non-direct vent installation. In addition to the vent/flue pipe, a
single 90° elbow should be secured to the combustion air intake
to prevent inadvertent blockage. The tee used in the vent/flue
termination must be included when determining the number of
elbows in the piping system.
Pipe
Size (4)
(inc.) 2 3 4 5 6 7 8
045_3 2 68 65 62 59 56 53 50
070_3 2 68 65 62 59 56 53 50
070_4 2 46 43 40
2 16 13 10
3 68 65 62 59 56 53 50
090_5 3 68 65 62 59 56 53 50
115_5 3 68 65 62 59 56 53 50
Non-Direct Vent (Single Pipe)
Maximum Allow able Length of Vent/Flue Pipe (f t) (1) (2)
Models Number of Elbow s (3) (5)
(kBtu_Tons
)
090_4
Not Recommended
1) One 90° elbow should be secured to the combustion air intake connection.
2) Minimum requirement for each vent pipe is five (5) feet in length and
one elbow/tee.
3) Tees and/or elbows used in the vent/flue termination must be included
when determining the number of elbows in the piping system.
4) 3” diameter pipe can be used in place of 2” diameter pipe.
5) Increased Clearance Configurations using (2) 45 deg. Long Sweep
elbows should be considered equivalent to one 90 deg. elbow.
VENT/FLUE PIPE TERMINATIONS
The vent/flue pipe may terminate vertically, as through a roof, or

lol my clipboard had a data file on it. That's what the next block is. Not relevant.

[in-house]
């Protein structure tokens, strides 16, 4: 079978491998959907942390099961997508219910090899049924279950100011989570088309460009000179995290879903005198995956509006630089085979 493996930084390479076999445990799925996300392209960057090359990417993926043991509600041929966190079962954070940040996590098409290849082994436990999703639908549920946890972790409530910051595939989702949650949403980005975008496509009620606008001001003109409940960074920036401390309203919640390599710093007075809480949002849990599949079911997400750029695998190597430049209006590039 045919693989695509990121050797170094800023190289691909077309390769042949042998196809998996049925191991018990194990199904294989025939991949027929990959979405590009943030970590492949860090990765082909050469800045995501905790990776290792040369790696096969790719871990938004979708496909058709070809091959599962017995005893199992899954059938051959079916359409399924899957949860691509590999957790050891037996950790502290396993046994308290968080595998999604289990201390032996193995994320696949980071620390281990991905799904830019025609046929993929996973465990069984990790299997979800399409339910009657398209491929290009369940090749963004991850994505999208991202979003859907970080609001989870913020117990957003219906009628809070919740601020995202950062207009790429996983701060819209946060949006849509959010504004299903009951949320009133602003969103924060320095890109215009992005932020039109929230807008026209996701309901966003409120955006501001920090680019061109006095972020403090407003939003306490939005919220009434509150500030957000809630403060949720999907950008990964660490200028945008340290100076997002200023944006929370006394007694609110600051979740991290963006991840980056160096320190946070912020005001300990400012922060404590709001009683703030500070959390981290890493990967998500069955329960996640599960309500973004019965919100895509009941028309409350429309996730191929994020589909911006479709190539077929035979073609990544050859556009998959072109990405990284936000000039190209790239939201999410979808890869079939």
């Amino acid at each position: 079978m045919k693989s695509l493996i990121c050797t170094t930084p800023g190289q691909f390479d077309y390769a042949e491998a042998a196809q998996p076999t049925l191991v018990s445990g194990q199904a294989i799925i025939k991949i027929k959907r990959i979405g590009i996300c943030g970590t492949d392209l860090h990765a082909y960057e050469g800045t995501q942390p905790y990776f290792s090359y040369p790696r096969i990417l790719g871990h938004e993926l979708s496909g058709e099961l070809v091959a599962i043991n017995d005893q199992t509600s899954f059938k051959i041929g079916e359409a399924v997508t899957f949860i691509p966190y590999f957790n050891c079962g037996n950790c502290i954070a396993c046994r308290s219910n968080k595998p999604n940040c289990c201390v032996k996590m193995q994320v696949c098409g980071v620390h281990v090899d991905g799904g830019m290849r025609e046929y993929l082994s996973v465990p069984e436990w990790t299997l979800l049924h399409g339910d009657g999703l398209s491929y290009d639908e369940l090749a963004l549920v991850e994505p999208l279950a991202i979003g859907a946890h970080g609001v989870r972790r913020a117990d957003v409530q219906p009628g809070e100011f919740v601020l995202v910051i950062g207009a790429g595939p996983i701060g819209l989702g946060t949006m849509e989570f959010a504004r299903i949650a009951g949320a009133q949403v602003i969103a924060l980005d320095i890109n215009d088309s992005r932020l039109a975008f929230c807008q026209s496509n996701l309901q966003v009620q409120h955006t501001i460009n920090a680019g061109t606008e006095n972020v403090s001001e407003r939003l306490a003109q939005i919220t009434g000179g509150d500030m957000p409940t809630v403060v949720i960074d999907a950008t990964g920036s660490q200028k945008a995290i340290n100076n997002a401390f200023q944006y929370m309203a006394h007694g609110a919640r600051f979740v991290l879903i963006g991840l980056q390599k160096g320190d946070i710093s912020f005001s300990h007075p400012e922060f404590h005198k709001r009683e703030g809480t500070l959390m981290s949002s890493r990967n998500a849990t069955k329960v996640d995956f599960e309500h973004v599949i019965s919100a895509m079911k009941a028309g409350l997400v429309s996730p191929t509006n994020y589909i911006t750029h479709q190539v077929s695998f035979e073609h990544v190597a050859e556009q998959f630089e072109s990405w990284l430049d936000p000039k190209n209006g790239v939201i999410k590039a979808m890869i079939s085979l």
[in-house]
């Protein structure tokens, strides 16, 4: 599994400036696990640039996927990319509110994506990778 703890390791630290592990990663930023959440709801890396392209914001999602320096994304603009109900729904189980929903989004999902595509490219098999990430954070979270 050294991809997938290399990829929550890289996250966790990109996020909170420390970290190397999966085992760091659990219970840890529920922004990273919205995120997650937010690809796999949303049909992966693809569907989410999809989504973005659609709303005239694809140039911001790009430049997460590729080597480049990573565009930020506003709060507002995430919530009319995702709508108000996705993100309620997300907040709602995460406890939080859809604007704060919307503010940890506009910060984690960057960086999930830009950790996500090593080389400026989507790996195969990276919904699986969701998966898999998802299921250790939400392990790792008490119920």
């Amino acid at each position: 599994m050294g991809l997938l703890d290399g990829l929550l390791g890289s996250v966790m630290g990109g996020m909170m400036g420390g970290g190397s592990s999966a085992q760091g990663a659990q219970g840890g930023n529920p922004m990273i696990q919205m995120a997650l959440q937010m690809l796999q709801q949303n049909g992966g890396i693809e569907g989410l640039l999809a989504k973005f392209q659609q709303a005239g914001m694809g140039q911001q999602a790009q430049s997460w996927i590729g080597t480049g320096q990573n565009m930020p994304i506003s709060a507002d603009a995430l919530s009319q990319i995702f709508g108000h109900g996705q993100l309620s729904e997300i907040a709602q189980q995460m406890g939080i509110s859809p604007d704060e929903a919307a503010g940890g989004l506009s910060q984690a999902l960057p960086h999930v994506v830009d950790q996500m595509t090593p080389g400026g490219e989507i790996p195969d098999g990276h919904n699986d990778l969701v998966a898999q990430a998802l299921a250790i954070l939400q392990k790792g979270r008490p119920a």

horizontally, as through an outside wall.
Vertical vent/flue pipe terminations should be as shown in the
following figure. Refer to Section IX, Vent/Flue Pipe and Combustion
Air Pipe - Termination Locations for details concerning
location restrictions. The penetration of the vent through the roof
must be sealed tight with proper flashing such as is used with a
plastic plumbing vent.
Horizontal vent/flue pipe terminations should be as shown in the
following figure. Refer to Section IX, Vent/Flue Pipe and Combustion
Air Pipe - Termination Locations for details concerning location
restrictions. A 2 3/8” diameter wall penetration is required for
2” diameter pipe while a 3 1/2” diameter hole is required for 3”
diameter pipe. To secure the pipe passing through the wall and
prohibit damage to piping connections, a coupling should be installed
on either side of the wall and solvent cemented to a length